By Pawit Mahasarinand
Connoisseurs of bodies in breathtaking motion celebrated Spain’s National Day on Wednesday by thrilling to a performance of the Ballet Nacional de Espana at Singapore’s Esplanade – Theatres on the Bay.
The Spanish Embassy in Singapore supported its appearance during the annual da:ns festival, as the one in Bangkok did for this weekend’s shows at the Thailand Cultural Centre.
I started celebrating the National Day early with my first-ever taste of Spanish ham that morning (it’s better than Parma ham) and wished the ballet’s new artistic director, Antonio Najarro, all the best for the patriotic occasion.
“The company will go through a big change – I want the public back home to see that we can perform anything, both old and new,” said Najarro, whose first mission has been guiding the company through its Asian tour, sold out everywhere so far.
It began in Guangzhou last month, continued on to Taipei, Seoul and Singapore and ends in Bangkok tomorrow.
Each season will henceforth include both existing dance pieces from the repertoire and new works, Najarro said, and “one of my goals is to create harmony between them”.
For a world premiere at Madrid’s Teatro de la Zarzuela next March, Najarro has invited “young choreographers to create ‘risky shows’, with a new language of Spanish dance – more complicated footwork, for example. I want the dancers to dance in different styles.
“This will be followed by my re-creation of the ‘Suite Sevilla’,” he added, referring to a classical Spanish dance piece he conceived for the company that bears his name.
Najarro is fully aware that younger people are less interested in Spanish dance, so he’s developed a more “modern” programme in which practitioners of other arts – such as music, painting and design – collaborate with the choreographers “to capture the attention of the young public”.
“And then maybe they’ll come back to see our repertoire works later.”
Najarro is not new to artistic innovation, having created “Tango Flamenco”, “Flamecoriental” and “Jazzing Flamenco” for his own company and done choreography for world-class figure skaters.
“The public reaction to these ‘risky shows’ is very good,” he said. “I work on this fusion with much respect. I never say I create something new – it’s always already been created. The only thing that makes them different is the choreographer’s personality.”
The troupe’s dancers enjoy the fresh challenges, he said, but they need to be reminded that the older works are still essential.
“I’m one of the company’s youngest-ever artistic directors, but we must have respect for tradition. Otherwise we’ll be completely lost.”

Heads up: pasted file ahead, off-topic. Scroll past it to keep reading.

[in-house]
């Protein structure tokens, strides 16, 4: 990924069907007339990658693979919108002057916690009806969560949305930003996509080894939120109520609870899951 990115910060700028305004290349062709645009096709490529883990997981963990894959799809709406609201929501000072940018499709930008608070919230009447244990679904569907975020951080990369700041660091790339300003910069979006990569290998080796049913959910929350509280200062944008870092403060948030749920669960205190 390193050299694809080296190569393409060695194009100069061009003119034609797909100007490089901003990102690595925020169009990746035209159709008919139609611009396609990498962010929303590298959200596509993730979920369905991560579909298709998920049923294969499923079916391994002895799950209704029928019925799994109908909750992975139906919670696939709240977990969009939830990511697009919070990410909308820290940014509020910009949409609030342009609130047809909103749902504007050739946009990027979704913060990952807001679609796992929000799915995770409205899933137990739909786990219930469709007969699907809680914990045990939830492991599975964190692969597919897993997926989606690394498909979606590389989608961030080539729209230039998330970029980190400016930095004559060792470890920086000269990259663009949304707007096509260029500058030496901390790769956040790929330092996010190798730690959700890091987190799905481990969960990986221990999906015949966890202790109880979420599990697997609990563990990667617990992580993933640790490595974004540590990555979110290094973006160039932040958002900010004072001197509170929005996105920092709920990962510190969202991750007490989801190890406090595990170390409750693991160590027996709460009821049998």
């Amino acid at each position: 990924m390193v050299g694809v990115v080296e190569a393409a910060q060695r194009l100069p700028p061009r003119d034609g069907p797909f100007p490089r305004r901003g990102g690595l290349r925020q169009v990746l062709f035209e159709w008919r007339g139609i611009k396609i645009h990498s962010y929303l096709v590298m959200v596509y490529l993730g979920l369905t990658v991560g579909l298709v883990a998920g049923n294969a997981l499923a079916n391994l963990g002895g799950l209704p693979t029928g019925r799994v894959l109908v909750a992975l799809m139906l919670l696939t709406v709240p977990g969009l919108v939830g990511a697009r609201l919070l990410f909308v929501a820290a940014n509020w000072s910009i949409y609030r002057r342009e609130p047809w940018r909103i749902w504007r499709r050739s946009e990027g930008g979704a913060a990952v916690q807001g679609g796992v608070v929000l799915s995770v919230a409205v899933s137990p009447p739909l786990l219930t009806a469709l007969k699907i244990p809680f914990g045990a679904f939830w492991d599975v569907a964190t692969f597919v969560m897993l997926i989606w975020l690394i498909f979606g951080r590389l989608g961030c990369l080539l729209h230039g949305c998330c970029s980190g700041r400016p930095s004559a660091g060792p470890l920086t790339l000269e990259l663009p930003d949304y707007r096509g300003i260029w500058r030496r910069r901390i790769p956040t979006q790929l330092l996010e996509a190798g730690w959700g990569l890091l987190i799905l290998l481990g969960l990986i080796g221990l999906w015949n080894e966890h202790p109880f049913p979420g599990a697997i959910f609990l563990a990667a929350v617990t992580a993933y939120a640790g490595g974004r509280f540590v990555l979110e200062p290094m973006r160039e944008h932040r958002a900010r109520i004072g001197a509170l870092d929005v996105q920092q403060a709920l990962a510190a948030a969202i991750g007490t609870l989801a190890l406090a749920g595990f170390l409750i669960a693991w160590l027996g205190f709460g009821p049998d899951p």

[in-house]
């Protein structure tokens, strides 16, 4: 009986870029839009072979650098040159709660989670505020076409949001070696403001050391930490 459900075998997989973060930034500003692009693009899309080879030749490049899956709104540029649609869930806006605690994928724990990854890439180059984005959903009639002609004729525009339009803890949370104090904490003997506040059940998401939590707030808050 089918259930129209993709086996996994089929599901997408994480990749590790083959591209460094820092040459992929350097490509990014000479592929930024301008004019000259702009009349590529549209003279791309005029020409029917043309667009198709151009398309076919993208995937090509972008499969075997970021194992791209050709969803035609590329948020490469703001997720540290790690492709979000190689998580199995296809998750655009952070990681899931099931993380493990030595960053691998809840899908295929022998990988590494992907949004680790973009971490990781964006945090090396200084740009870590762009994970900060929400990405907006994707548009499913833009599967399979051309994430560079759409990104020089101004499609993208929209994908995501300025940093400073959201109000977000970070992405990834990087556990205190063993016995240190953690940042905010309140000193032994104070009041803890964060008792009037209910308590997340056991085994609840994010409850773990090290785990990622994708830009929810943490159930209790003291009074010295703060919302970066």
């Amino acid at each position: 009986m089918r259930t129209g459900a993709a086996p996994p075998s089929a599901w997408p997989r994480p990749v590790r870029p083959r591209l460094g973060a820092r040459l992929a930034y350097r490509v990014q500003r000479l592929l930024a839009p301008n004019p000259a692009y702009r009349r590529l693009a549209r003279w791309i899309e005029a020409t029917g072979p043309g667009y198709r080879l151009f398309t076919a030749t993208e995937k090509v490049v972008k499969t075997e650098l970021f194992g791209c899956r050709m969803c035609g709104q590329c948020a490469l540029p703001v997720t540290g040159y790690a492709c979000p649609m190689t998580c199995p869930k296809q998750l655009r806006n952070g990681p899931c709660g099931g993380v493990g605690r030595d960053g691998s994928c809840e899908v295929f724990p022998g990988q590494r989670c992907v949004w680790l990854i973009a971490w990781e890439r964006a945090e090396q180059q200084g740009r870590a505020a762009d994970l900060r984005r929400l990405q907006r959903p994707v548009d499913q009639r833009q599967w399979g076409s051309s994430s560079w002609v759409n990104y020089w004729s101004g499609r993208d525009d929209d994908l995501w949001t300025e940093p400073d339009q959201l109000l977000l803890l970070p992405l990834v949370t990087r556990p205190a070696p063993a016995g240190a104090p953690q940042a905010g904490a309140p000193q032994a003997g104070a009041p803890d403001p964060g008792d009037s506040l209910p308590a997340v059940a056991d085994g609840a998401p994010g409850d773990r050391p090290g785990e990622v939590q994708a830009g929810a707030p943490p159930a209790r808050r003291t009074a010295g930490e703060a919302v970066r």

Najarro insists that they be able to “perform all styles of Spanish dance, in addition to contemporary dance, with a strong classical ballet base”. They train for six or seven hours every day, moving from classical ballet to classical Spanish with Najarro, then another class with a guest choreographer, and finally rehearsals for upcoming shows.
“It’s very important for the dancers to have very good technique – and then forget it,” Najarro said. “Then we just have to show our energy and passion in using the technique.”
Interestingly enough, flamenco has a large and devout following in Japan. He’s been there many times in the last 20 years.
“I think in the Japanese way of life it’s difficult to express all your sentiments. Spanish people are quite the opposite. The Japanese are captivated by how flamenco dancers show all of their emotions and energy onstage.
“Spanish dancers like myself – I’ve been training since I was eight – can say more with our physical movements than with spoken words.”
The Singapore performance displayed the company’s remarkable and effortless capacity for handling different choreography.
“Danza y Tronio”, a 1984 piece by the late acclaimed teacher-choreographer Mariemma, was slow yet strong and graceful start to the evening. The ensemble showed perfect synchronisation and energy in the melding of classical Spanish ballet and fandango.
Fernando Romero’s “Caprichos”, which followed, was simply the best flamenco show I’ve ever seen. It brought out all the varied sentiments in dance and music – and passages of silence – and was made even more theatrical by the lighting.
A solo by principal dancer Miguel Angel Corbacho was in fact like a mesmerising duet with guitarist Diego Losada – the true climax of the evening.
In the final piece, “Cambalache” by Antonio Canales, we witnessed more of Corbacho’s prowess, even though it began and ended as an ensemble work.
“I love flamenco,” Najarro said, but on the Asian tour, “We want to show the audience that flamenco is only one of the styles of Spanish dance.
“In Taipei they especially liked ‘Dualia’, which is not actually flamenco, and they understood its message, and that’s very important. Outside of Spain not many people know Spanish classical dance.”
Najarro aims for the same level of understanding from his Bangkok audience.
“The audience will leave the theatre with something new in their heads. Apart from energy, synchronisation and choreography, there’s a very big message. We can really show how we are.”
A few months ago I predicted that the Ballet Nacional de Espa